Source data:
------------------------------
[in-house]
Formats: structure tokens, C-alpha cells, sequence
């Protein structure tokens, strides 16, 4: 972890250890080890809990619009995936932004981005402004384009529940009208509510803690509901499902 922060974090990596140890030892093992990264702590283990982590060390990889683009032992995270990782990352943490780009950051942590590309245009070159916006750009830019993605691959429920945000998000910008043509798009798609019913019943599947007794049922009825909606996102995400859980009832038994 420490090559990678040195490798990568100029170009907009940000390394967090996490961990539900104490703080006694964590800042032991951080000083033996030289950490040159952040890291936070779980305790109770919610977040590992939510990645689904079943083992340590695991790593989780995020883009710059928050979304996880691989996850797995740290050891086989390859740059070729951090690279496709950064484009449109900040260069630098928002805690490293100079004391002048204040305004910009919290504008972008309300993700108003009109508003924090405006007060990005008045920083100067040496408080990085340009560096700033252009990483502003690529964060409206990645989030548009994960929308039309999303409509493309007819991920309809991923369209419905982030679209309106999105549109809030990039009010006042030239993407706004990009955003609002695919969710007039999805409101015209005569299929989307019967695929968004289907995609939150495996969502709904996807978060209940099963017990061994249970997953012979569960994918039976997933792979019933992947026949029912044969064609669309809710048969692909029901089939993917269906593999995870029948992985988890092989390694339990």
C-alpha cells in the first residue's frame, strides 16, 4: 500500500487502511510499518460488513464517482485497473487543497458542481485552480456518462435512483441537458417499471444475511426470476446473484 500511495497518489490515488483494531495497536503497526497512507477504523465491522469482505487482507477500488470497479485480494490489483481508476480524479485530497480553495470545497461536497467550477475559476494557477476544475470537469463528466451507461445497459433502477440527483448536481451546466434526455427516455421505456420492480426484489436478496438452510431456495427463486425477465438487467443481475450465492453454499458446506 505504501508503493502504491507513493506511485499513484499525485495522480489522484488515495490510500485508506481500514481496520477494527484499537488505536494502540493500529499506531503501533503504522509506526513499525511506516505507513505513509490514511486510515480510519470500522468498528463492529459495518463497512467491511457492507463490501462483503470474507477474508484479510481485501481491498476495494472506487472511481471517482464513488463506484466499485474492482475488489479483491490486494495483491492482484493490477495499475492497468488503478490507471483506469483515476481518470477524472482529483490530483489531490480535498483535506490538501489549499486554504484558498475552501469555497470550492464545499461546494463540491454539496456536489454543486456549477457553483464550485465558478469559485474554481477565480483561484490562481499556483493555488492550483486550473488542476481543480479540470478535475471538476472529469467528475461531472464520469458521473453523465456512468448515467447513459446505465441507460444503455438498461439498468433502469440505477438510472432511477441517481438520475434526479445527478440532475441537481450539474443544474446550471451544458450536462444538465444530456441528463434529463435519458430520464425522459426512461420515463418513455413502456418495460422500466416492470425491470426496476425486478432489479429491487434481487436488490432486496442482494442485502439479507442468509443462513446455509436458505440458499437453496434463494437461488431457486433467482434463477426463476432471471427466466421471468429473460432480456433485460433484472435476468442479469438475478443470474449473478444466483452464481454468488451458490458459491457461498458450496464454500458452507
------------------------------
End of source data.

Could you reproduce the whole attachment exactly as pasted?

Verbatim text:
[in-house]
Formats: structure tokens, C-alpha cells, sequence
């Protein structure tokens, strides 16, 4: 972890250890080890809990619009995936932004981005402004384009529940009208509510803690509901499902 922060974090990596140890030892093992990264702590283990982590060390990889683009032992995270990782990352943490780009950051942590590309245009070159916006750009830019993605691959429920945000998000910008043509798009798609019913019943599947007794049922009825909606996102995400859980009832038994 420490090559990678040195490798990568100029170009907009940000390394967090996490961990539900104490703080006694964590800042032991951080000083033996030289950490040159952040890291936070779980305790109770919610977040590992939510990645689904079943083992340590695991790593989780995020883009710059928050979304996880691989996850797995740290050891086989390859740059070729951090690279496709950064484009449109900040260069630098928002805690490293100079004391002048204040305004910009919290504008972008309300993700108003009109508003924090405006007060990005008045920083100067040496408080990085340009560096700033252009990483502003690529964060409206990645989030548009994960929308039309999303409509493309007819991920309809991923369209419905982030679209309106999105549109809030990039009010006042030239993407706004990009955003609002695919969710007039999805409101015209005569299929989307019967695929968004289907995609939150495996969502709904996807978060209940099963017990061994249970997953012979569960994918039976997933792979019933992947026949029912044969064609669309809710048969692909029901089939993917269906593999995870029948992985988890092989390694339990």
C-alpha cells in the first residue's frame, strides 16, 4: 500500500487502511510499518460488513464517482485497473487543497458542481485552480456518462435512483441537458417499471444475511426470476446473484 500511495497518489490515488483494531495497536503497526497512507477504523465491522469482505487482507477500488470497479485480494490489483481508476480524479485530497480553495470545497461536497467550477475559476494557477476544475470537469463528466451507461445497459433502477440527483448536481451546466434526455427516455421505456420492480426484489436478496438452510431456495427463486425477465438487467443481475450465492453454499458446506 505504501508503493502504491507513493506511485499513484499525485495522480489522484488515495490510500485508506481500514481496520477494527484499537488505536494502540493500529499506531503501533503504522509506526513499525511506516505507513505513509490514511486510515480510519470500522468498528463492529459495518463497512467491511457492507463490501462483503470474507477474508484479510481485501481491498476495494472506487472511481471517482464513488463506484466499485474492482475488489479483491490486494495483491492482484493490477495499475492497468488503478490507471483506469483515476481518470477524472482529483490530483489531490480535498483535506490538501489549499486554504484558498475552501469555497470550492464545499461546494463540491454539496456536489454543486456549477457553483464550485465558478469559485474554481477565480483561484490562481499556483493555488492550483486550473488542476481543480479540470478535475471538476472529469467528475461531472464520469458521473453523465456512468448515467447513459446505465441507460444503455438498461439498468433502469440505477438510472432511477441517481438520475434526479445527478440532475441537481450539474443544474446550471451544458450536462444538465444530456441528463434529463435519458430520464425522459426512461420515463418513455413502456418495460422500466416492470425491470426496476425486478432489479429491487434481487436488490432486496442482494442485502439479507442468509443462513446455509436458505440458499437453496434463494437461488431457486433467482434463477426463476432471471427466466421471468429473460432480456433485460433484472435476468442479469438475478443470474449473478444466483452464481454468488451458490458459491457461498458450496464454500458452507